The astro word for this week is albedo. Think that bright silvery Full Moon is bright? Science says otherwise. Albedo is the measure of the percentage of light reflected back by an astronomical object; 100% is a full mirror, optimal reflection, and 0% is pitch black. On Earth, fresh snow reflects about 85% of the light that falls on it, and the average albedo of Earth is about 30%, depending on the amount of cloud cover and the percentage of land versus ocean presented to the Sun. In fact, this phenomenon of reflectivity may play a key role in a lesser known effect impacting global climate; that of global dimming. Now for the real shocker; the average albedo for the Moon is about 10%, slightly less than worn asphalt! Ask the Apollo astronauts; the Moon is in fact, a very grey-to-black place! The reason that this weekend’s Full Moon looks bright is that you are seeing the sum of 5% of the Sun’s reflected light crammed into an area tinier than a fingernail at arm’s length. In fact, anyone who has stood under a 99% percent eclipsed Sun, as occurred earlier this month, will tell you that even 1% of the sun’s output is still pretty bright!

Astro-Event: Mars at Opposition.

Contrary to the once-every-August viral emails soon to be clogging your inbox, Mars will not appear as “large as a Full Moon” on this or any other year… but Mars will reach opposition this week on Friday, January 29th. Unfortunately, this apparition isn’t a particularly favorable one; Mars will only reach 14.1” arc seconds in apparent diameter, a far cry from the excellent 2003 opposition where it reached 25.1”, very close to the possible max. This is due to the fact that while Earth reached perihelion earlier this month, Mars is also very close to aphelion in its relatively eccentric orbit. In fact, although Mars approaches us every two years or so, the next really good opposition won’t be until 2018 (24.3”).  Still, any opposition of the Red Planet is worth viewing, as it is rare that Mars reveals any detail at all! Mars is currently in the constellation Cancer, and rises low in the east after sunset. Shining at magnitude -1.2, Mars is unmistakable for its orange-to red glow. Do things look a bit yellowish? A planet wide dust storm could be underway, as it is entering spring on the northern hemisphere of Mars.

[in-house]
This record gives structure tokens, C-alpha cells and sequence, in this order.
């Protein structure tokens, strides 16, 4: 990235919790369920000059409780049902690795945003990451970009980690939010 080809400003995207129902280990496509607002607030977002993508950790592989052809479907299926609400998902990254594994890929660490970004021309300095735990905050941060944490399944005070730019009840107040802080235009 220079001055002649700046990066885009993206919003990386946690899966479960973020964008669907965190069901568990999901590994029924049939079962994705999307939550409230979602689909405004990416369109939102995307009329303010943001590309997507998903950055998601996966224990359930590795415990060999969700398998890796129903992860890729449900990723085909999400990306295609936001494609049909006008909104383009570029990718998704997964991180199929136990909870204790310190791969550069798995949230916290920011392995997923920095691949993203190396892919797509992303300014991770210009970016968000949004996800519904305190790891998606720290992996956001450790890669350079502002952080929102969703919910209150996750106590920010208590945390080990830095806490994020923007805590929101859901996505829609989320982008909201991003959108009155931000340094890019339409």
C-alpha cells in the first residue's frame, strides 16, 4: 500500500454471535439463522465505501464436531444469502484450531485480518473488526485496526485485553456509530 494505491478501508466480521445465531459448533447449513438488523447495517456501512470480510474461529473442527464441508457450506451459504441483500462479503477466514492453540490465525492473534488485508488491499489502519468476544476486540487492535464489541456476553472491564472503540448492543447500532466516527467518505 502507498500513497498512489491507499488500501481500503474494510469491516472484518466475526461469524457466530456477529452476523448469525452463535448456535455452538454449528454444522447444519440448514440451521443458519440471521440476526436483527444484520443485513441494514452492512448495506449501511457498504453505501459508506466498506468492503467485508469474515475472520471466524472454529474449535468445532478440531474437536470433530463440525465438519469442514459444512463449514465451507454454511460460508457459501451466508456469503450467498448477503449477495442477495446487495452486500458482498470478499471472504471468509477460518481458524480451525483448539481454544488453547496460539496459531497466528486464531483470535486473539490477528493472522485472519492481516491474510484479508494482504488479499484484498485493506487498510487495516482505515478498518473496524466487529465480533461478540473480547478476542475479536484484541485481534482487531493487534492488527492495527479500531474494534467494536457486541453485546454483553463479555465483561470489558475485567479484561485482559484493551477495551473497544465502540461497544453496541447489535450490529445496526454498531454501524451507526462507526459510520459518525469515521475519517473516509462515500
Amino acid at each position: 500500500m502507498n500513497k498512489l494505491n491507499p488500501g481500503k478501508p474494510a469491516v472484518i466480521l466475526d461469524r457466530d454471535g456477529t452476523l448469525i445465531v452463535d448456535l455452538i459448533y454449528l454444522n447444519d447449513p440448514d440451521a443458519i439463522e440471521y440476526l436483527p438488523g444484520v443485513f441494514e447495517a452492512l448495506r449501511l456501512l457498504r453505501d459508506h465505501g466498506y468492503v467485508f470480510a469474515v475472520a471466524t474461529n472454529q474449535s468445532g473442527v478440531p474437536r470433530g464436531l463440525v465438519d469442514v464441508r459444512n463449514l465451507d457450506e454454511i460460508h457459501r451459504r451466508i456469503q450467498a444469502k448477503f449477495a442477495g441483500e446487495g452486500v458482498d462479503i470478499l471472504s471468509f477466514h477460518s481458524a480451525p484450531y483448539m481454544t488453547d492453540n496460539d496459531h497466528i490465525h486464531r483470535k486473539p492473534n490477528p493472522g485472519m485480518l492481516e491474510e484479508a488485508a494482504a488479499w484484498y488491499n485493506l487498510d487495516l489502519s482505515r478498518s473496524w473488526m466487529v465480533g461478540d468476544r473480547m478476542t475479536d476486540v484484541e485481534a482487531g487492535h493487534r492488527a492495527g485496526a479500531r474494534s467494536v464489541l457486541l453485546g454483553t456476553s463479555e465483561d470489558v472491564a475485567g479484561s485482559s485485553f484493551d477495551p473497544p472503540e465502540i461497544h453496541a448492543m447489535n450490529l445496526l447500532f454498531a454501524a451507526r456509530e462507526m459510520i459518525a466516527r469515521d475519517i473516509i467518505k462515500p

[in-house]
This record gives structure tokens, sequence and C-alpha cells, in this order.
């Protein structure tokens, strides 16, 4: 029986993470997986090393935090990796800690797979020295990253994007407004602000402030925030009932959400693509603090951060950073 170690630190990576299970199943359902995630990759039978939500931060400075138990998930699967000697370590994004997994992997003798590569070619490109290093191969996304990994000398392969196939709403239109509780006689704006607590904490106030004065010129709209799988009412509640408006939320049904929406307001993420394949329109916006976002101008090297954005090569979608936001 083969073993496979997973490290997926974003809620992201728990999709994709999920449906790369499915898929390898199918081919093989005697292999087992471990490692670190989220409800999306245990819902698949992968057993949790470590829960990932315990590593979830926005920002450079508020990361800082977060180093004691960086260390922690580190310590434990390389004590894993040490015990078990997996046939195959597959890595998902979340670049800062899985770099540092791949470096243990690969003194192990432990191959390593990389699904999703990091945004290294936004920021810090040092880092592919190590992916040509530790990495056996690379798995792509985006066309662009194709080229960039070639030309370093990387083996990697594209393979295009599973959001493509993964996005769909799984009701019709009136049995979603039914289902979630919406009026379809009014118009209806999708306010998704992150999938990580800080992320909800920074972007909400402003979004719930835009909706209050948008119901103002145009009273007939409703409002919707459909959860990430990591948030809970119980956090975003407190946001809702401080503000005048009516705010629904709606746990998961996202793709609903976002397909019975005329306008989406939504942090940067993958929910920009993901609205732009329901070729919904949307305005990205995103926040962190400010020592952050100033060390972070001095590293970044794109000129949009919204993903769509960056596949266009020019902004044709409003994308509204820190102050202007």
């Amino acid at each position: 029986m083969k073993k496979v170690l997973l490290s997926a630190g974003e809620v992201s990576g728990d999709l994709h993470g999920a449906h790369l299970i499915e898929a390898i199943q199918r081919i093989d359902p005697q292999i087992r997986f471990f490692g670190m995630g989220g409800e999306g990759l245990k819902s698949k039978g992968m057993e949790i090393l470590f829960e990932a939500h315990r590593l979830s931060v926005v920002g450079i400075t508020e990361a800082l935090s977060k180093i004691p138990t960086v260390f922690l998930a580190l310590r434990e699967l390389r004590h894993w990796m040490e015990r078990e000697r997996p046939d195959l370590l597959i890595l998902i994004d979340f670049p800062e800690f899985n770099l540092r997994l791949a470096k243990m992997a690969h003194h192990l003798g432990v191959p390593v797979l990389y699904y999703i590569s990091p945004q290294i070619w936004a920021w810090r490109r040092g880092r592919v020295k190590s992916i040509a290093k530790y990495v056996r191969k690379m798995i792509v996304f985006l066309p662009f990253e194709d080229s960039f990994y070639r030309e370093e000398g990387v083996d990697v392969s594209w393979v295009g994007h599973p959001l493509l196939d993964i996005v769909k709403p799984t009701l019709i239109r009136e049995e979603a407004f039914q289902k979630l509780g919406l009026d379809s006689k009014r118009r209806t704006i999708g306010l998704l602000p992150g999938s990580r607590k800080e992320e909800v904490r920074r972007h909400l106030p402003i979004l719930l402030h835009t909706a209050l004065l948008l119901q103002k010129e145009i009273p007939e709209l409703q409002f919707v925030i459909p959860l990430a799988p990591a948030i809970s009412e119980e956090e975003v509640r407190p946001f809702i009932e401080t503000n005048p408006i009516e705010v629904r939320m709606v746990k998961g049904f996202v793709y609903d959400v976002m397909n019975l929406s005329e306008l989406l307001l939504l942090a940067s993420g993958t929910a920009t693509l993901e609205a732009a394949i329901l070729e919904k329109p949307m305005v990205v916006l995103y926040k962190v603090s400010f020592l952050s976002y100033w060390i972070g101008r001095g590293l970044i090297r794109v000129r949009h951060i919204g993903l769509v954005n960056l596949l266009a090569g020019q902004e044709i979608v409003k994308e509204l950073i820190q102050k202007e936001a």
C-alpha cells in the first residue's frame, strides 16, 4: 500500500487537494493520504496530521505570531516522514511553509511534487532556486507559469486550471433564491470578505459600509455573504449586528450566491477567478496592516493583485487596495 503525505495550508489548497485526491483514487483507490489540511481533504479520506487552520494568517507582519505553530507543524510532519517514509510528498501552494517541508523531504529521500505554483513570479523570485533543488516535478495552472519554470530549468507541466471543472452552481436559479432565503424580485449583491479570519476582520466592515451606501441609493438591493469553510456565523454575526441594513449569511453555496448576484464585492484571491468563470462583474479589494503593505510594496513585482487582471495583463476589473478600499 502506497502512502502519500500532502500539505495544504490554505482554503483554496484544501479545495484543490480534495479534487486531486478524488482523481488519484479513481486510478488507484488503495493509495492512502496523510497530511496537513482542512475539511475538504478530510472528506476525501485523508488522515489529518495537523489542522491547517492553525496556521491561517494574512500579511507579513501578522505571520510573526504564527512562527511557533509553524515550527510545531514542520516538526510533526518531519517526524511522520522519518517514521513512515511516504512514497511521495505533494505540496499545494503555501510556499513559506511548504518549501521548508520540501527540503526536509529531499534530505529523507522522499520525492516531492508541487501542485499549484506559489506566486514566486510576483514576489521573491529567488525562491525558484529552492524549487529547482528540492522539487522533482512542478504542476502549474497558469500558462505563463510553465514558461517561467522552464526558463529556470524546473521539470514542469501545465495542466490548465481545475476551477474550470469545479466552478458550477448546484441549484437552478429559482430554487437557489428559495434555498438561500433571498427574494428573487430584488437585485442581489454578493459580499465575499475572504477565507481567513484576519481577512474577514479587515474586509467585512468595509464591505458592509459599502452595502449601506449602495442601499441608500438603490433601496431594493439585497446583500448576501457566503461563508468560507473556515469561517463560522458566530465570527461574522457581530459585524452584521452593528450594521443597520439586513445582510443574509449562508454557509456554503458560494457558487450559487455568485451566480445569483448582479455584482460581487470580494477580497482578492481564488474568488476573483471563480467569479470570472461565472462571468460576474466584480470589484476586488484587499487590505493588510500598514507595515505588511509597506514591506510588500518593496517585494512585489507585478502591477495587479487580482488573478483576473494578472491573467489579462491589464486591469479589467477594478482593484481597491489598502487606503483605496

[Read more...]

Event of the Week: A New England Occultation.

Lunar occultations are always cool events; now you see a star or planet, now you don’t. The way they “wink in” and “wink out” with an improbable abruptness reminds us of the colossal velocity of the Moon about our planet. But beyond being just plain cool, they also still have scientific value; close double stars have been discovered this way, as they “wink out” in a step wise fashion. If enough observers are placed along the graze line, an accurate profile of the limb of the Moon can even be ascertained.

[Read more...]

2009: The Year in Science Fiction and the Look Ahead.

2009 was an interesting year in the realm of science fiction. Sure, we had our predictable, (and sometimes regrettable) run of video games and toys turned into a two hour special effects gags, but some indie and foreign flicks made minor inroads into our sci-fi consciousness. The SyFy channel shortened its name for greater texting ease, while hip publishers like Pyr and podcasts like Escape Pod and the Drabblecast continued to gain ground in terms of exponential coolness. [Read more...]

Top Astronomy Events for 2010.

Ah, it’s that most hallowed time of year yet again; a time to look ahead at what astro- wonders await in 2010. Here’s a quick month-by-month rundown of the curious, unique and bizarre coming to a sky near you. Like last year, rather than bore you with a laundry list of every obscure wide conjunction and moon phase, we distilled ‘em down to the best of the best.

[Read more...]